Some gardeners sow Platycodon directly into open ground, both before winter and with the onset of spring. But it is best to grow a flower by seedling method. For these purposes, seeds are planted from the second decade of February to the end of March.
For better germination, the seeds are pre-soaked. You need to make a bag of gauze, place the grains in it and lower it into a container of water. In 48 hours, the planting material will be ready for use.
It is best to use a purchased substrate for planting. The best option is a universal primer for flowering plant species. You can also prepare the soil yourself. To do this, you need to take the same amount of peat, humus and river sand, mix well. Any containers are suitable: boxes made of plastic or wooden containers intended for seedlings.
For growing seedlings, it is better to use wide and deep flowerpots.
To grow shirokokolokolchik seedlings, it is necessary to deepen the grains by no more than 0.5 cm, sprinkling them with river sand on top. You can also spread the planting material on the soil surface.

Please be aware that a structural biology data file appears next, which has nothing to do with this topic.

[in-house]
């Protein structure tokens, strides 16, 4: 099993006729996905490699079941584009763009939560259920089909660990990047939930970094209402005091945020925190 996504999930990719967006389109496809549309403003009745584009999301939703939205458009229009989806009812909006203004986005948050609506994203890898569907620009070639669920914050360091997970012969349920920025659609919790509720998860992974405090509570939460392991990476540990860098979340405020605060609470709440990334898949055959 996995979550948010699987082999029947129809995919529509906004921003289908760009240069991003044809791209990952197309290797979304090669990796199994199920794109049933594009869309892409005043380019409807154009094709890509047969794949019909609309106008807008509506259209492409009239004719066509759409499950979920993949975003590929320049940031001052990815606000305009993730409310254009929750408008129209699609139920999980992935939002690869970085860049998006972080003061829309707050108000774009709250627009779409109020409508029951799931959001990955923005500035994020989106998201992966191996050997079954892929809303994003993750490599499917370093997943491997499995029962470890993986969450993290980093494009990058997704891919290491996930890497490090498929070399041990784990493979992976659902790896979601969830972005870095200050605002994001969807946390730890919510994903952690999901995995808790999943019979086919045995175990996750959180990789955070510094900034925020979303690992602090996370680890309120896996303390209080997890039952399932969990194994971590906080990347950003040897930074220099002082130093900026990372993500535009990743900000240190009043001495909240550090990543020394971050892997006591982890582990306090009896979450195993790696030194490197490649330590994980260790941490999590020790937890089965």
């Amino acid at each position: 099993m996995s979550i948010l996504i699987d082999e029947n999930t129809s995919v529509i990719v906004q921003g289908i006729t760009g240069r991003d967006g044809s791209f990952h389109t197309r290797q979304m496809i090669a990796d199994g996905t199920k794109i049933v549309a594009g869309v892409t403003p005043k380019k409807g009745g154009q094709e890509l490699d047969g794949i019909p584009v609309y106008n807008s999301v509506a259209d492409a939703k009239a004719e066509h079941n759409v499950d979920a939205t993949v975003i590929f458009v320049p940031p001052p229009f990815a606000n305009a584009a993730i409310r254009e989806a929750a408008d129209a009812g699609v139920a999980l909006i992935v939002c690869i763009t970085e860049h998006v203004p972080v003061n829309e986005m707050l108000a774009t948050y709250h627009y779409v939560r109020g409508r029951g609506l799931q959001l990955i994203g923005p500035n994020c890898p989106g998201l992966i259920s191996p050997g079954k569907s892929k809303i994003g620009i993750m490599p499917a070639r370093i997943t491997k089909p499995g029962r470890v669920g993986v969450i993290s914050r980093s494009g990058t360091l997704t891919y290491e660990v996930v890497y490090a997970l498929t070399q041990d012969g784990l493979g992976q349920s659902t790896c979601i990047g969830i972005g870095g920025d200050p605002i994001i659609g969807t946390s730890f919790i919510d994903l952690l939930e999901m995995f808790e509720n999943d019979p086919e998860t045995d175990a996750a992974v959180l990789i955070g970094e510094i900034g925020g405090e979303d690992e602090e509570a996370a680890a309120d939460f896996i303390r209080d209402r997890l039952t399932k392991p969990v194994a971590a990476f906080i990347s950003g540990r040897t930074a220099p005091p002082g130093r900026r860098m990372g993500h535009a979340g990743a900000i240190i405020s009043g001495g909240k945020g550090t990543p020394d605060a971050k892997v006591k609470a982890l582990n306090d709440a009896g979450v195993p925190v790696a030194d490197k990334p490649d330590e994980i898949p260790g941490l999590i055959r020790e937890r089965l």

After planting the seeds, the soil is sprayed with water. The temperature of the liquid should be about 20 0 C degrees. In the process of growing seedlings, the moisture content of the earthen coma must be constantly monitored. The top layer should not be too wet and dry. For quick germination, the pots are covered with a film, kept at a temperature of +20 to +24 0 C. After 2 weeks, the first shoots appear.
After the germination of the grains, the "greenhouse" is removed, and the temperature of the content is slightly lowered - to +18 - +20 0 C. After the formation of 4 leaves, the seedlings of Platicodon are dived into small containers with a diameter of 1-1.5 cm. the street passes the night frosts.
In the content of okra it is very accommodating and unpretentious, so it will not require serious trouble from you. Planting care consists in carrying out simple activities:
That's all the mandatory minimum. Subject to agricultural technology, your okra will feel quite comfortable and develop by leaps and bounds.